Relaxing on SUnny Beach

I did something rash today. I booked a holiday for next year. I can picture the hotel now. Actually, I can see the hotel right now. It’s about 50m from where I’m sitting. And it looks jolly nice, too.

No, they haven’t built a 5-star resort on the outskirts of the Catford Gyratory; that would be madness. The thing is that I’m not in Kansas Catford any more. I and my Best Beloved are in Sunny Beach, Bulgaria, on Day Four of the first foreign holiday we’ve had together for 22 years (okay, we went to Paris for a long weekend last year, but that doesn’t count really. France is just like England, but with style).

We’re staying at the Rui Helena Park, something that comes closest to a five-star hotel in Sunny Beach. Now that I’m working for the world’s best-loved hotel chain, I find myself comparing hotels, and this comes very close to the nicest hotels I’ve stayed in … with only a few reservations.

Firstly, most of the hotel staff speak really bad English, but then so do most hotel staff anywhere in the world (including London). To be fair to them, the most common language heard in Sunny Beach is German. The place is full of them.

Then again, Bulgaria has been German-friendly for many, many years. They even fought on the same side in two world wars.

And the Germans have always had an eye on fiscal matters; it is dirt cheap here and most Brits haven’t got that yet.

The first people to really appreciate Bulgaria as a beach holiday destination were the Russians. They caused Sunny Beach to come into being in 1958. Yes, it really is called Sunny Beach — or ??????? ???? (Slanchev Briag) in Bulgarian. Until 1958, it was a watering hole just outside Nesesbar on the Western coast of the Black Sea in southern Bulgaria, then the Soviet Apparatchiks came along and fancied soaking up the rays like their Western cousins had started to do in the South of France. So Sunny Beach was born.

By the time the Wall came down, the Germans were already regular visitors here. Brits, however, unprepared for the long flight across Europe, were much happier going to the Costas and turning them into a little slice of Old Blighty.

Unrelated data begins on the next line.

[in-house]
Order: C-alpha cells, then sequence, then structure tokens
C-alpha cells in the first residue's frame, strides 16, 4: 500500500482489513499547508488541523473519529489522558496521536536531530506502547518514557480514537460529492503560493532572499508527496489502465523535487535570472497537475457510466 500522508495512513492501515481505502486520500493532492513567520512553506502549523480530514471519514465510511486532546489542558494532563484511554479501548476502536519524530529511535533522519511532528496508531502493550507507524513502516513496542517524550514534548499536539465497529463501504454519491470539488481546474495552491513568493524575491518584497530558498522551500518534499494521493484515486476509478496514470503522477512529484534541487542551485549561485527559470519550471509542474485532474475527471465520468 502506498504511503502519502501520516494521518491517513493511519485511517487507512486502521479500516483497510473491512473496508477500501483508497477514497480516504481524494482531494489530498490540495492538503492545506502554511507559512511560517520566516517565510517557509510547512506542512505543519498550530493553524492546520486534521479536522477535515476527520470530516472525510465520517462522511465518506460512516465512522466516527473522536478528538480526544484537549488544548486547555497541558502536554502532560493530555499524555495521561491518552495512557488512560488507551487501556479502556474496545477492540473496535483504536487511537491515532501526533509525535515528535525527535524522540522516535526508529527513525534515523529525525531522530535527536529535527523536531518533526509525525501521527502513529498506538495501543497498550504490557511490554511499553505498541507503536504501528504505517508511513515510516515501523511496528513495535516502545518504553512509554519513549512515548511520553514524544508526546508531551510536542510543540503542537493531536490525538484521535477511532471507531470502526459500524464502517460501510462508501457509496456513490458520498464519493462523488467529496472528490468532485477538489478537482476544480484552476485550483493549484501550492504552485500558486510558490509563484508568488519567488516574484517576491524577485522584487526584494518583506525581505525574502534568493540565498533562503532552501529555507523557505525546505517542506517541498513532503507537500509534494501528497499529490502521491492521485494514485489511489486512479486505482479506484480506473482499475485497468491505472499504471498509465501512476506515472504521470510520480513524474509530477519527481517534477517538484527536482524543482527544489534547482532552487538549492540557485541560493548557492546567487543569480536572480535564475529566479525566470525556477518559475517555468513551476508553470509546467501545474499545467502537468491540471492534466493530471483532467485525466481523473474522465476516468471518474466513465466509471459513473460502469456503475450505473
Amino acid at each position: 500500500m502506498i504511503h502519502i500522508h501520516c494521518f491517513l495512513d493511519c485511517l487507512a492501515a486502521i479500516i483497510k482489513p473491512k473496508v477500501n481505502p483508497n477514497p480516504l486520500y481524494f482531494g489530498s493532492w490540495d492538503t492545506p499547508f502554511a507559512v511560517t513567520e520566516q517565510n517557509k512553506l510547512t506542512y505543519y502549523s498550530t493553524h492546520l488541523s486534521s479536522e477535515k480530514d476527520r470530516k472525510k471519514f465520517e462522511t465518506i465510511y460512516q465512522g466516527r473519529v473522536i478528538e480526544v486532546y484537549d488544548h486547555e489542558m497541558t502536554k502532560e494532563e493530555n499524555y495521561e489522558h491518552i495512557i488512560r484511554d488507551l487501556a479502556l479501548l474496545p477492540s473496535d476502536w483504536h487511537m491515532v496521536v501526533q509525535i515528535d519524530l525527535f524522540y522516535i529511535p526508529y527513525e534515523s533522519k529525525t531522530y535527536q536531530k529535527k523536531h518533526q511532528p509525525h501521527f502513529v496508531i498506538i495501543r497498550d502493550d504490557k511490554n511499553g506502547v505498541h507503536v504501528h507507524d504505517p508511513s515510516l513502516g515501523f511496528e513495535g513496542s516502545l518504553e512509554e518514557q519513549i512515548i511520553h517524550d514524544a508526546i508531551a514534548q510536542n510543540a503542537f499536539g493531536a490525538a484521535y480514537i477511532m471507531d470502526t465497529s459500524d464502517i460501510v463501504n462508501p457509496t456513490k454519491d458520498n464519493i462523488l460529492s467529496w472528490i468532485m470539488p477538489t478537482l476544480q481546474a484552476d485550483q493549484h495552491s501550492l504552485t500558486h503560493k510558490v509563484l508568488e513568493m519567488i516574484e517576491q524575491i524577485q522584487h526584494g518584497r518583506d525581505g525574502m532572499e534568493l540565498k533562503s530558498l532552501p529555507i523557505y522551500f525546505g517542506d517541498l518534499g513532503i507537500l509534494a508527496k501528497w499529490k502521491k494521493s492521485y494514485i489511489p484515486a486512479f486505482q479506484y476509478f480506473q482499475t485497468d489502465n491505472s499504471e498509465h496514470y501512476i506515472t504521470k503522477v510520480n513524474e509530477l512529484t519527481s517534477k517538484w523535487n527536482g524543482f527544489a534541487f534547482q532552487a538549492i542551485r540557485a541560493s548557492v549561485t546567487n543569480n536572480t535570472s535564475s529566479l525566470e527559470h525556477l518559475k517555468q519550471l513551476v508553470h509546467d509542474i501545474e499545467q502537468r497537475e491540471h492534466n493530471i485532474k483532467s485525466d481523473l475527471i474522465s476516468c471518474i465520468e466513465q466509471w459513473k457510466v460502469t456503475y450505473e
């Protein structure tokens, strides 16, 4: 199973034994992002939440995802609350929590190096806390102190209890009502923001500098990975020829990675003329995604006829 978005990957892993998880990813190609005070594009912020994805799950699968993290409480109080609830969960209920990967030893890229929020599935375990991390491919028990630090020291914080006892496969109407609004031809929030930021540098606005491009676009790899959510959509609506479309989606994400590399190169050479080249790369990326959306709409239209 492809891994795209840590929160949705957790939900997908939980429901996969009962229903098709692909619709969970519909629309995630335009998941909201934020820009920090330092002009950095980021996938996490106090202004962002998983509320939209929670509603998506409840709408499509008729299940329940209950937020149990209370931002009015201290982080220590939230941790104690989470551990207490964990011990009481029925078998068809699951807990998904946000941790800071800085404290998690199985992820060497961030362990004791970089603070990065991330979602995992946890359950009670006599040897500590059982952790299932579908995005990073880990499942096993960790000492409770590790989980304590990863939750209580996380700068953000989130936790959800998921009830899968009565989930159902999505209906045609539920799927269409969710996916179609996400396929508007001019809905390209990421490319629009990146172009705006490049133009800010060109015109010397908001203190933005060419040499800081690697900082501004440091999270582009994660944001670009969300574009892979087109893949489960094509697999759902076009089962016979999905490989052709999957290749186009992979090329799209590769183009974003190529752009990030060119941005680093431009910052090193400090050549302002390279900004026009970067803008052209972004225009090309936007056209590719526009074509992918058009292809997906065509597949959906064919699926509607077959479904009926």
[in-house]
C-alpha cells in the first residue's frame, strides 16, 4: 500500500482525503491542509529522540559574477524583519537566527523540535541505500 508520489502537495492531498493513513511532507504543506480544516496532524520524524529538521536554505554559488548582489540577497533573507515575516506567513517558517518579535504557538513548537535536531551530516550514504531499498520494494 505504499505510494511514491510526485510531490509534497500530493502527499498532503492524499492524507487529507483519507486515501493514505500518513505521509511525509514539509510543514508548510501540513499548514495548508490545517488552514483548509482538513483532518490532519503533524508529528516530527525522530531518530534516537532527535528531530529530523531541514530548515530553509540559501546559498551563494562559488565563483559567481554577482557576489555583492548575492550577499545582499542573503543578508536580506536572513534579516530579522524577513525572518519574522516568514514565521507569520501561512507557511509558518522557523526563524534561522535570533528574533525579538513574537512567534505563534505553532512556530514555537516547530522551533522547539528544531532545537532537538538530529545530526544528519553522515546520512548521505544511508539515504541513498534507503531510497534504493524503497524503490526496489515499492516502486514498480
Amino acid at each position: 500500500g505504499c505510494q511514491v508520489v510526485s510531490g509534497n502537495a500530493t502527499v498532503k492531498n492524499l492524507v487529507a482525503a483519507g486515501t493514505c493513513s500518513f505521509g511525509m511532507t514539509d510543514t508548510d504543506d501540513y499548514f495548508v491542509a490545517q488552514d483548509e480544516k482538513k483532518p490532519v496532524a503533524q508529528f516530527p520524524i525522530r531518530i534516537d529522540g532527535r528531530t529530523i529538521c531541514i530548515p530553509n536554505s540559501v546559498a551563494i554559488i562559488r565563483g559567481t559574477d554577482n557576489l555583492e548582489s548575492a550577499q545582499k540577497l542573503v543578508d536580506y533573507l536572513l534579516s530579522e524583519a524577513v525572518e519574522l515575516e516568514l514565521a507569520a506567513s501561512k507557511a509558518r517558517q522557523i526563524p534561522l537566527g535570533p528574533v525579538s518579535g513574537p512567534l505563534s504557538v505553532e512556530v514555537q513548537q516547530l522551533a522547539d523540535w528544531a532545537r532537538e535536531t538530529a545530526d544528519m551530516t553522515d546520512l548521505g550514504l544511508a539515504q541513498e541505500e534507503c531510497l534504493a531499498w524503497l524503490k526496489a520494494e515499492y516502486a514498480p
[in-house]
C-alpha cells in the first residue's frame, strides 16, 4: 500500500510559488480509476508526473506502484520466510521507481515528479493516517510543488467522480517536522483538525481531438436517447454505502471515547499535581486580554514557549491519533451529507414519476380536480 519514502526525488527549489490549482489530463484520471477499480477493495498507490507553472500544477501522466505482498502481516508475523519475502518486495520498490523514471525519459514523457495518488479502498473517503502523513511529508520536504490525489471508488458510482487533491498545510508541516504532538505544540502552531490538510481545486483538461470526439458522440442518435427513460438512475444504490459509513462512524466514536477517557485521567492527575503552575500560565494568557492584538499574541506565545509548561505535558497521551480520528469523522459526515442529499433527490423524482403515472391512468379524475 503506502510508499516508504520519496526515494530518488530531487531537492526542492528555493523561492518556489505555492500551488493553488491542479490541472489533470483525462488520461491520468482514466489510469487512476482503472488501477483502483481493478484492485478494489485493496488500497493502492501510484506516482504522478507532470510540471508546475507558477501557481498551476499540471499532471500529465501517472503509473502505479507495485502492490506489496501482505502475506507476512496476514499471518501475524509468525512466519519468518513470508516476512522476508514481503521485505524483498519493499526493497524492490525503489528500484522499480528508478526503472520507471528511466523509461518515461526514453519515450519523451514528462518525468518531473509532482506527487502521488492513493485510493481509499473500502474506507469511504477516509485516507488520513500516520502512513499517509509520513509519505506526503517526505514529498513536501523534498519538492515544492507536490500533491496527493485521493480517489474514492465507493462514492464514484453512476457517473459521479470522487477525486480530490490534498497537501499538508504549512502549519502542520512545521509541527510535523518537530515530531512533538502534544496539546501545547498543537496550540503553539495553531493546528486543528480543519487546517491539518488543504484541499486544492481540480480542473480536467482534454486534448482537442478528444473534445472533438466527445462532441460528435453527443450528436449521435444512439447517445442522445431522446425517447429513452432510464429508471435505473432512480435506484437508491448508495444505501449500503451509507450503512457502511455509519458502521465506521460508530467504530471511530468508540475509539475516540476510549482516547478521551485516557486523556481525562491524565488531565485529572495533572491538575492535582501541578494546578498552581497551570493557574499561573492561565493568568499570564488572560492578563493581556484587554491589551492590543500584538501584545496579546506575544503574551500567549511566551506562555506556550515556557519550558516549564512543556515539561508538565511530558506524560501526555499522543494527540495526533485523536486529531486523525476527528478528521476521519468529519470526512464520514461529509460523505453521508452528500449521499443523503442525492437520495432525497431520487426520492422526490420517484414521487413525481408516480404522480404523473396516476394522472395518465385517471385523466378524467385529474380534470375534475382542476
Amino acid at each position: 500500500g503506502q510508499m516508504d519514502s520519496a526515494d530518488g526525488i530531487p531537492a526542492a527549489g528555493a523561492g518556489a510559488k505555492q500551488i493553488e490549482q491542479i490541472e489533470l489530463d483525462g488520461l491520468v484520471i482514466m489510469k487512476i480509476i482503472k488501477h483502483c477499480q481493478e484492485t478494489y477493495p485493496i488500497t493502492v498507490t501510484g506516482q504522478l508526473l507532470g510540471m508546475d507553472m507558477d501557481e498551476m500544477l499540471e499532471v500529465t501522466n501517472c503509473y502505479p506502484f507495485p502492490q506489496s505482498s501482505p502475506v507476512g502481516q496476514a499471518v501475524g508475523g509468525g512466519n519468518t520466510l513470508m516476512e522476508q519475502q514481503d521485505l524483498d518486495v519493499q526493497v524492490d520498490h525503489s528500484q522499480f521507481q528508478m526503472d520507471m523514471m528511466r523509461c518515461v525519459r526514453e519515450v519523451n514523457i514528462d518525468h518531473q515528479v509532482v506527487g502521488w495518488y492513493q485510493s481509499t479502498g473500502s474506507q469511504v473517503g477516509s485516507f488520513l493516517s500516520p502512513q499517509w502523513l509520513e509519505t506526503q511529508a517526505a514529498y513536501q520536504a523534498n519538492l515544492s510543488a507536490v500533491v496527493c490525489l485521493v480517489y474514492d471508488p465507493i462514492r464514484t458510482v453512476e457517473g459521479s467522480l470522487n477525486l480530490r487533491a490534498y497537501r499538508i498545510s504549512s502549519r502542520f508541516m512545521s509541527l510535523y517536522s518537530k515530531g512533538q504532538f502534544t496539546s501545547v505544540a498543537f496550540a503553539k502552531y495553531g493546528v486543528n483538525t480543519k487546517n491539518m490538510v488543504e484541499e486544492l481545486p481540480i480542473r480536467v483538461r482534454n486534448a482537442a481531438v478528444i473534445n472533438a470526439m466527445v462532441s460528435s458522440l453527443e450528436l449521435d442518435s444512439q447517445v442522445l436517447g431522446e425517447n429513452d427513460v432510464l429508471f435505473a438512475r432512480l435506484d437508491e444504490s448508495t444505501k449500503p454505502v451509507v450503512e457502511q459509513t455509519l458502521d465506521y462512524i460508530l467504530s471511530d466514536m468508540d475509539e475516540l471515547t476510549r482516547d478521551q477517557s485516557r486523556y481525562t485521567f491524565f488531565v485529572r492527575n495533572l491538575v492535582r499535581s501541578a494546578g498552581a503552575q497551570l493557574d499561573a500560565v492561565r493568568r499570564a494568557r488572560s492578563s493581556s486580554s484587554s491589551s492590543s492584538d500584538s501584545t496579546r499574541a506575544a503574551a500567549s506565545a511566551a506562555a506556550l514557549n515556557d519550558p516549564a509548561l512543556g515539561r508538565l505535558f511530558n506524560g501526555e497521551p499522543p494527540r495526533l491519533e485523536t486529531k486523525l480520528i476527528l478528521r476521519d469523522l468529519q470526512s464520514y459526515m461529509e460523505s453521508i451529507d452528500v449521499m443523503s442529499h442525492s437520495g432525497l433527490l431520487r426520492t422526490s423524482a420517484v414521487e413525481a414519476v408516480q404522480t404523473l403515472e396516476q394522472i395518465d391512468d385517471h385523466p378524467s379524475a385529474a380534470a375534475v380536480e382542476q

As Brits, we are very much in the minority here. Don’t suppose I’ve heard more than a dozen British accents since we reached the hotel (the couple next door are Glaswegian and shout a lot at each other).

The food is plentiful, perhaps too plentiful. Proper sausages first appeared on the breakfast buffet this morning, otherwise the menu has a central European slant.

The booze is cheap, if you buy local. The brands we all know and love — Barcardi Breezers, Smirnoff Ice, etc — are more or less what you’d pay on any drinking binge in Broken Britain. But I’ve been happy to knock back the local lager at £1 a pint, and even good wine in a restaurant is less than £7 a bottle, even for the stuff you’d buy in Sainsbury’s for the same price.

Then there’s been the main reason for coming on holiday in the first place: non-stop sunshine and temperatures of 28C at a time when it’s cold and wet back home (I know it is, I’ve been getting tweets).

So this is just Day Four, and we’re so impressed we’ve booked another 11 nights for the same time next year, only in the next-door sister hotel, The Helena Sands, which seems to have a better swimming pool.

I’ve been rambling on for too long now and you’re probably all jealous (I hope). There is lots more to say about the resort, its people and our fellow tourists, so I’ll close here and resume later on the correlation between Tina Turner and poolside barbecues, Why Bulgarian Kareoke is crap and when “Free to hotel guests” isn’t.

And remember what they say: “If God had meant man to live in England, He would have given him gills!”